There is no doubting that 2022 continues to be a challenging year; the war between Russia and the Ukraine is ongoing, inflationary pressures are being felt worldwide and interest rates around the globe are now commonplace.
The economic impact of these issues are being played out in global markets, with equity markets in September clocking up their worst performance since March 2020 when Covid-19 wreaked havoc on the world.
But perhaps the most perplexing challenge of 2022 is that bonds – traditionally a defensive asset – have provided no safe haven for investors. As you can see below, 10-year treasury bonds in the US are on track for their worst year ever, currently down 16.7% for 2022.
S&P 500, US 10-Year Treasury, and 60/40 Portfolio (Total Returns, 1928-2022)
Source material: Ophir Asset Management
The above table also details annual returns dating back to 1928 for a 60/40 portfolio comprising 60% exposure to the US Market (S&P 500) and 40% exposure to US Bonds (10 year Treasury Bonds), and the individual performance of these sectors.
Whilst a diversified Balanced portfolio will hold exposure to other growth and defensive markets around the world, this US data does help to put some perspective around the economic challenges of 2022. We have to go back to 1931 and the Great Depression to see a worse year for a Balanced US portfolio!
But now some good news; from 1928 through to 2022 (a total of 95 years!), there have only been 4 other years (highlighted in yellow) where both US shares and bonds have underperformed at the same time. Taking 2022 into account, this means that in nearly 95% of cases, bonds have proven their diversifying power, helping to offset share market falls. Growth and Defensive assets performing in a counter-cyclical fashion is the bedrock on which modern portfolio theory is built. But with all asset classes down at the same time in 2022, it is fair to say that modern portfolio theory has hit a snag – this wasn’t meant to happen in theory. But like the quote from Yogi Berra “In theory there is no difference between theory and practice. In practice there is”.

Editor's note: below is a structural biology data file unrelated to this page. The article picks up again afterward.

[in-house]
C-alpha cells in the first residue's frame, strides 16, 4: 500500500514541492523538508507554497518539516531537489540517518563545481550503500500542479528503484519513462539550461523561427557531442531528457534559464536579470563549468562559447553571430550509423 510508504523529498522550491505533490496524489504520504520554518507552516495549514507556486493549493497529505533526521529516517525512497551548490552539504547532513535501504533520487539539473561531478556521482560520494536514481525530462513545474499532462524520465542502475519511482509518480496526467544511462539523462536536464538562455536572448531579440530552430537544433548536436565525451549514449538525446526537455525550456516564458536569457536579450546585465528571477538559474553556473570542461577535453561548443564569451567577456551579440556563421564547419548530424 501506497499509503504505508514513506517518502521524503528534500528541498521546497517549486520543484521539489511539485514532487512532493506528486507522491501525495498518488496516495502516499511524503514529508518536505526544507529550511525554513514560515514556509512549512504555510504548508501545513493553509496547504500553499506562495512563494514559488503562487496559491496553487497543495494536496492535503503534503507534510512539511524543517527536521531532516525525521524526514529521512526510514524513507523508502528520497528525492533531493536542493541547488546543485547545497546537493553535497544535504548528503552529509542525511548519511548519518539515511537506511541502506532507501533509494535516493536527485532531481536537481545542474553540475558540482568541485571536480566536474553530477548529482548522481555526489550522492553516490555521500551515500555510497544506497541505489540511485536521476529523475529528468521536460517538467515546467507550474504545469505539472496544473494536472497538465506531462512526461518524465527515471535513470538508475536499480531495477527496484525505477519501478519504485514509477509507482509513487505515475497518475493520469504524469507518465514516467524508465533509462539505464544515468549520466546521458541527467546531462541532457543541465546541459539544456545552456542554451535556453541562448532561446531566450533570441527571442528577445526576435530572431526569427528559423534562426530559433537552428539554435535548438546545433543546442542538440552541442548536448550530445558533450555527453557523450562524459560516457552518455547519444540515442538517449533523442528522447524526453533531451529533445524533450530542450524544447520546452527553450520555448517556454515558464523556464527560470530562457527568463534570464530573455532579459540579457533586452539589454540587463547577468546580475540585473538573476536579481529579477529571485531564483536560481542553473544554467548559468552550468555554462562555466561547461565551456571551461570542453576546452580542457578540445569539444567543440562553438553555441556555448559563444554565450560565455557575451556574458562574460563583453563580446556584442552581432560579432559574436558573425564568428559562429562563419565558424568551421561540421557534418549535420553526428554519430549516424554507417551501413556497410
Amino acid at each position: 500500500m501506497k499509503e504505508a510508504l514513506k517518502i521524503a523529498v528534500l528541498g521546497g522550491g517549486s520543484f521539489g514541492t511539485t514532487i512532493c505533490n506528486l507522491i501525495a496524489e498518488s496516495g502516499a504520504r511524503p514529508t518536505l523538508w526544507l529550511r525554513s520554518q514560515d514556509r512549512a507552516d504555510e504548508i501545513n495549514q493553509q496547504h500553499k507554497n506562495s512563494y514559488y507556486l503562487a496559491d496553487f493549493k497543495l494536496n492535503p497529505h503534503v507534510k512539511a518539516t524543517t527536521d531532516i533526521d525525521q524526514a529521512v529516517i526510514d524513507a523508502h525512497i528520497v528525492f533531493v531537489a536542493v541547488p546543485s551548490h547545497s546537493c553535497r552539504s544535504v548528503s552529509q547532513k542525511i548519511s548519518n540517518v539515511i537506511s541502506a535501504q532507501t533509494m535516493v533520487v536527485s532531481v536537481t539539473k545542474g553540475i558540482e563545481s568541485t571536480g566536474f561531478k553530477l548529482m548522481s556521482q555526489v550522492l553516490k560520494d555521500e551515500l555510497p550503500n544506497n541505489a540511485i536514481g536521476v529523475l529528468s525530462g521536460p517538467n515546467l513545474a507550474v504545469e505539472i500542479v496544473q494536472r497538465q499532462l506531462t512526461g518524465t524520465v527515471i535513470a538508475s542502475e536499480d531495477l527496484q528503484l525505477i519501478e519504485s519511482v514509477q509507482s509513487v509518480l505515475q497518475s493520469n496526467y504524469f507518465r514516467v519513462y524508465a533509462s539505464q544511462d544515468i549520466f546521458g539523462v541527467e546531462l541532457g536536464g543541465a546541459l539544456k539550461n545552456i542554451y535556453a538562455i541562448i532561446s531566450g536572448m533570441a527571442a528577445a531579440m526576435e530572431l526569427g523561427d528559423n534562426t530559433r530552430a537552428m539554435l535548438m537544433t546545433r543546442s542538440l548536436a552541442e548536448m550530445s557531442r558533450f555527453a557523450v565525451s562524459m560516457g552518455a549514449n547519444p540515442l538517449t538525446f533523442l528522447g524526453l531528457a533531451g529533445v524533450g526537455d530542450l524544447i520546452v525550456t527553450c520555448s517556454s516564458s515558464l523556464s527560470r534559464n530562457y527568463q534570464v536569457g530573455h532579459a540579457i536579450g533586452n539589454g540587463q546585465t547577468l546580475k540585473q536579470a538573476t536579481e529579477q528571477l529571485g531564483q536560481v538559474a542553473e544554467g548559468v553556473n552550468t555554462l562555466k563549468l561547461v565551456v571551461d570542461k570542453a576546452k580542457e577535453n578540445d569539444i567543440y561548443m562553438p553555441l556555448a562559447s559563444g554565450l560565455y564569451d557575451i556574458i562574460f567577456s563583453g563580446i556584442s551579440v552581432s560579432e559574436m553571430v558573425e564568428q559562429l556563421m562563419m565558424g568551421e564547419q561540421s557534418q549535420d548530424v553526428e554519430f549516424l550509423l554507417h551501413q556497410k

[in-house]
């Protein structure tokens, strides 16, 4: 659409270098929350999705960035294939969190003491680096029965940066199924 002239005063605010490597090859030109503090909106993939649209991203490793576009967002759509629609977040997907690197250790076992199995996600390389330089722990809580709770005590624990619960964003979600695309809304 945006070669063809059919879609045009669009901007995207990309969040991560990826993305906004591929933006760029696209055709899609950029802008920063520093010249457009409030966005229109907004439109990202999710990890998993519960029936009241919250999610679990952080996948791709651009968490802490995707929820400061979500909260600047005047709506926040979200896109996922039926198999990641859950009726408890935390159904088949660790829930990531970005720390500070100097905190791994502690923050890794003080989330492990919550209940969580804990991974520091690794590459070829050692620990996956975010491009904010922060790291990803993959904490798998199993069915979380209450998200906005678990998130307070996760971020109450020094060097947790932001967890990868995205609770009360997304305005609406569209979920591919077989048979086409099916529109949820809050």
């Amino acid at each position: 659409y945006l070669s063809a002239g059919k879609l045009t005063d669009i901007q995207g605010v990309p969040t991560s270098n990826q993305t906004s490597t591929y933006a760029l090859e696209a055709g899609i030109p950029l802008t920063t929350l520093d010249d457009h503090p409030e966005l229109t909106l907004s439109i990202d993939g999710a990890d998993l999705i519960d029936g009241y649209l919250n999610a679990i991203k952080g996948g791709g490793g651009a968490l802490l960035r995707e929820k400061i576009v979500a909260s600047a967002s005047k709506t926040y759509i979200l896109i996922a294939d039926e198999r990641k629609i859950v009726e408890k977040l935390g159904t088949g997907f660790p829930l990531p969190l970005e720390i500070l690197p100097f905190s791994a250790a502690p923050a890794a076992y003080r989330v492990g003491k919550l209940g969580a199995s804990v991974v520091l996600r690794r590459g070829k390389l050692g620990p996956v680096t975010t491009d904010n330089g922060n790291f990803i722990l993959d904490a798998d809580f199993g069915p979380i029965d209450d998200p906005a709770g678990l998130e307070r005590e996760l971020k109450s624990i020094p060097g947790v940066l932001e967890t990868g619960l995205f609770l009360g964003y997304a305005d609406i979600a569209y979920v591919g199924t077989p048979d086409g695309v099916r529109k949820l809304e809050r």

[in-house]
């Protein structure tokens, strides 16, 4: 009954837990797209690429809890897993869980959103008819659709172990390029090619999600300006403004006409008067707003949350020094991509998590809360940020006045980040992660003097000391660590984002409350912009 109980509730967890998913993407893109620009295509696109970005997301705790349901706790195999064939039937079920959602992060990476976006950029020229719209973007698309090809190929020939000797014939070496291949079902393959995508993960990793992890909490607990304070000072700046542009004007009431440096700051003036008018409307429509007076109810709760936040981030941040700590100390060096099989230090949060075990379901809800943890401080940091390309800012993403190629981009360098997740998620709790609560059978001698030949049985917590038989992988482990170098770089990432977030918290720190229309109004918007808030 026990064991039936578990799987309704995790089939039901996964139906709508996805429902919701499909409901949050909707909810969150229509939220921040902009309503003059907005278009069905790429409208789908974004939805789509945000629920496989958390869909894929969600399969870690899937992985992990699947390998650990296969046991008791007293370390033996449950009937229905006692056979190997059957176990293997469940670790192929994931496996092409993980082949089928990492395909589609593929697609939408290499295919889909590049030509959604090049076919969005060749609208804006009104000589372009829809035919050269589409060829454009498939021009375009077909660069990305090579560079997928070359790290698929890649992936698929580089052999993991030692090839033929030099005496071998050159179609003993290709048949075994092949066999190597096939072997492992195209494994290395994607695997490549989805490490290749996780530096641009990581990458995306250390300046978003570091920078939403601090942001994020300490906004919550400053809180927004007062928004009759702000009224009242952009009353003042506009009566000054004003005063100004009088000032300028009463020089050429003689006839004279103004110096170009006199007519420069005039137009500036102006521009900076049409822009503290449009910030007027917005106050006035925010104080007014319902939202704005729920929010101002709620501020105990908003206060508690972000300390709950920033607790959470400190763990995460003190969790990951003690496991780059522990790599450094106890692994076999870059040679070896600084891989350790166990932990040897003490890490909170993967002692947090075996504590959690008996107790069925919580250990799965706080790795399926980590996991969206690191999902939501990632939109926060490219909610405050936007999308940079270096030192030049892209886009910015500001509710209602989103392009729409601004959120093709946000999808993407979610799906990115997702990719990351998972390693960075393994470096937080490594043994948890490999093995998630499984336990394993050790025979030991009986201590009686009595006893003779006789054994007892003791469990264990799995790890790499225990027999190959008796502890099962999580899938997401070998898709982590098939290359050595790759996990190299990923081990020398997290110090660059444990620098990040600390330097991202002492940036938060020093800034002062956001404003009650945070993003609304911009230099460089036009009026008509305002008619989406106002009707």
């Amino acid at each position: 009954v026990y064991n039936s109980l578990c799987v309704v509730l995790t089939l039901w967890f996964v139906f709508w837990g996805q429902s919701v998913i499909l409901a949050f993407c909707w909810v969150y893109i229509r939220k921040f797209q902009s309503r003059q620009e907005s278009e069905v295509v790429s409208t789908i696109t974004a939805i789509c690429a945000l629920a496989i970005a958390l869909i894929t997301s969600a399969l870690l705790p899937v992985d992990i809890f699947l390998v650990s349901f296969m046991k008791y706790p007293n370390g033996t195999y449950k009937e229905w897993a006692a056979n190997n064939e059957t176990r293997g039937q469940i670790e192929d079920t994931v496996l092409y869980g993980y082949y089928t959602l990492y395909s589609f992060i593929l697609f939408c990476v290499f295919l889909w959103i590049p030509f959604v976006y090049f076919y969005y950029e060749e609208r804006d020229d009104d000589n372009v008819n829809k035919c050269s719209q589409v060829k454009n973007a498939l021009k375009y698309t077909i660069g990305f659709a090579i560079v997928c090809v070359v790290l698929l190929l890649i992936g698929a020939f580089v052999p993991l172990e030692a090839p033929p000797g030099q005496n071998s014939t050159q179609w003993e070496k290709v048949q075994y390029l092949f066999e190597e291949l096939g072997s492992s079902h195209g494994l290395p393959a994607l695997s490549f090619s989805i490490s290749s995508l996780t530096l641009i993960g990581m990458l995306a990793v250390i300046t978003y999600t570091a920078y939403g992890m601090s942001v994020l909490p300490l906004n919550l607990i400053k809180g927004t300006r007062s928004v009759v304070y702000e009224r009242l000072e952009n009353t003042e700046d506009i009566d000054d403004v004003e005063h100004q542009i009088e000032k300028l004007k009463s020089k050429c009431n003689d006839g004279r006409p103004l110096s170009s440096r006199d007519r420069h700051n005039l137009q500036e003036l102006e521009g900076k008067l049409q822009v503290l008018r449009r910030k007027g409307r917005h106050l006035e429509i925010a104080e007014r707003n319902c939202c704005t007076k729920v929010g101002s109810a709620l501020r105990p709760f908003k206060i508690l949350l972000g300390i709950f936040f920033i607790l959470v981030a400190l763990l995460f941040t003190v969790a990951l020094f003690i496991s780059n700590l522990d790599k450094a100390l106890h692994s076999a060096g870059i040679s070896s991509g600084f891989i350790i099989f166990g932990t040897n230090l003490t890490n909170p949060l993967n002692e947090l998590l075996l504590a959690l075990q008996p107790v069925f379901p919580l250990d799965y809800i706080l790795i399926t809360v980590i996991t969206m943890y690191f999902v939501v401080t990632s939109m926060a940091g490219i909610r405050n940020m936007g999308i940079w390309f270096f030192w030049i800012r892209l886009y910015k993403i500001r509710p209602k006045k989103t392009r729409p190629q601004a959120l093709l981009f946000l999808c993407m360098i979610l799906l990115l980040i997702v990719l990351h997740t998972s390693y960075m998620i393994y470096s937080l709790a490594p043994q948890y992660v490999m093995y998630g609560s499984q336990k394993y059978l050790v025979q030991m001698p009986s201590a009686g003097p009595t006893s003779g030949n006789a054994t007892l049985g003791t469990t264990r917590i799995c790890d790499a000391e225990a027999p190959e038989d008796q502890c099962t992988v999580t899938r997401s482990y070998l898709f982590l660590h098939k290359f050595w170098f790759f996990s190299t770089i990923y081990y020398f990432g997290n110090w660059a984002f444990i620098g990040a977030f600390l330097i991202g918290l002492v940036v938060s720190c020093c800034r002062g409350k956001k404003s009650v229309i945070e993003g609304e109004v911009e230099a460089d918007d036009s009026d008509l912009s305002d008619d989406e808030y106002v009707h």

So where to from here? What do we need to do? The simple answer is hold. Markets have shown time and time again the folly of investment decisions based on emotion and market timing, transferring wealth from impatient people to patient people. Now is not the time to lose faith in your longer term strategy.
With markets down our future expectations of returns inevitably increase as too does our expectation that the relationship between growth and defensive assets will normalise once more. Markets will rebound, and if history is anything to go by, it will happen suddenly and strongly.
So be patient and don’t let the poor investor sentiment and media noise of today see you miss out on the inevitable recovery!